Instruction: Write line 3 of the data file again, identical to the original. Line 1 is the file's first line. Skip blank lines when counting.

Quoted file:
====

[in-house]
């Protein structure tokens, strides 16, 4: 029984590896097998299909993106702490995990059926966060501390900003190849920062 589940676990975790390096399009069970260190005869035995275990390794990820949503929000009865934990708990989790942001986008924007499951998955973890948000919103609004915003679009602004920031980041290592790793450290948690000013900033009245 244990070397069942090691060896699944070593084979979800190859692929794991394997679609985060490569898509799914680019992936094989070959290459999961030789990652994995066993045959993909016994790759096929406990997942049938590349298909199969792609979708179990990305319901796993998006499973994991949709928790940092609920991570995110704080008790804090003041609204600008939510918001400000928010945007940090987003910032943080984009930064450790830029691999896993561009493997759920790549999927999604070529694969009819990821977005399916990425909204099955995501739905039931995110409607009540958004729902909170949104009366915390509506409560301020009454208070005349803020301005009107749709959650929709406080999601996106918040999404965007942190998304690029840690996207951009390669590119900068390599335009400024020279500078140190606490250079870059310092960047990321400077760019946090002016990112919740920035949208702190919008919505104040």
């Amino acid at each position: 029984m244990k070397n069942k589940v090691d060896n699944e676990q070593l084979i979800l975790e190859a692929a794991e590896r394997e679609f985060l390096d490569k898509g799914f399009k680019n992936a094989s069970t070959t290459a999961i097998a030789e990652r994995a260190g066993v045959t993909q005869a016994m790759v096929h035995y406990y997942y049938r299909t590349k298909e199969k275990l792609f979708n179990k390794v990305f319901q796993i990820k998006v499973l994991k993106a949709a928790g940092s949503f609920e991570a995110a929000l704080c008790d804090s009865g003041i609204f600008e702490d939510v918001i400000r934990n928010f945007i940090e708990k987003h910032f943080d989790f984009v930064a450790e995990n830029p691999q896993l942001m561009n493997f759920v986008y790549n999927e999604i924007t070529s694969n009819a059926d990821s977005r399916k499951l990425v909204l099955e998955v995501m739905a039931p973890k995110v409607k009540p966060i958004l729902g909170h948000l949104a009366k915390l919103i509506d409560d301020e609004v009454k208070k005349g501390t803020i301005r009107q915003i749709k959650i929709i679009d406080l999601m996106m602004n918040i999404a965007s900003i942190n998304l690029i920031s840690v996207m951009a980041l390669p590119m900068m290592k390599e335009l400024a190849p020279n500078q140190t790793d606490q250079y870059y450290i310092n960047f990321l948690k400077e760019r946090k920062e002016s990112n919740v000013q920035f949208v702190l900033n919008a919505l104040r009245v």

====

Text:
């Amino acid at each position: 029984m244990k070397n069942k589940v090691d060896n699944e676990q070593l084979i979800l975790e190859a692929a794991e590896r394997e679609f985060l390096d490569k898509g799914f399009k680019n992936a094989s069970t070959t290459a999961i097998a030789e990652r994995a260190g066993v045959t993909q005869a016994m790759v096929h035995y406990y997942y049938r299909t590349k298909e199969k275990l792609f979708n179990k390794v990305f319901q796993i990820k998006v499973l994991k993106a949709a928790g940092s949503f609920e991570a995110a929000l704080c008790d804090s009865g003041i609204f600008e702490d939510v918001i400000r934990n928010f945007i940090e708990k987003h910032f943080d989790f984009v930064a450790e995990n830029p691999q896993l942001m561009n493997f759920v986008y790549n999927e999604i924007t070529s694969n009819a059926d990821s977005r399916k499951l990425v909204l099955e998955v995501m739905a039931p973890k995110v409607k009540p966060i958004l729902g909170h948000l949104a009366k915390l919103i509506d409560d301020e609004v009454k208070k005349g501390t803020i301005r009107q915003i749709k959650i929709i679009d406080l999601m996106m602004n918040i999404a965007s900003i942190n998304l690029i920031s840690v996207m951009a980041l390669p590119m900068m290592k390599e335009l400024a190849p020279n500078q140190t790793d606490q250079y870059y450290i310092n960047f990321l948690k400077e760019r946090k920062e002016s990112n919740v000013q920035f949208v702190l900033n919008a919505l104040r009245v």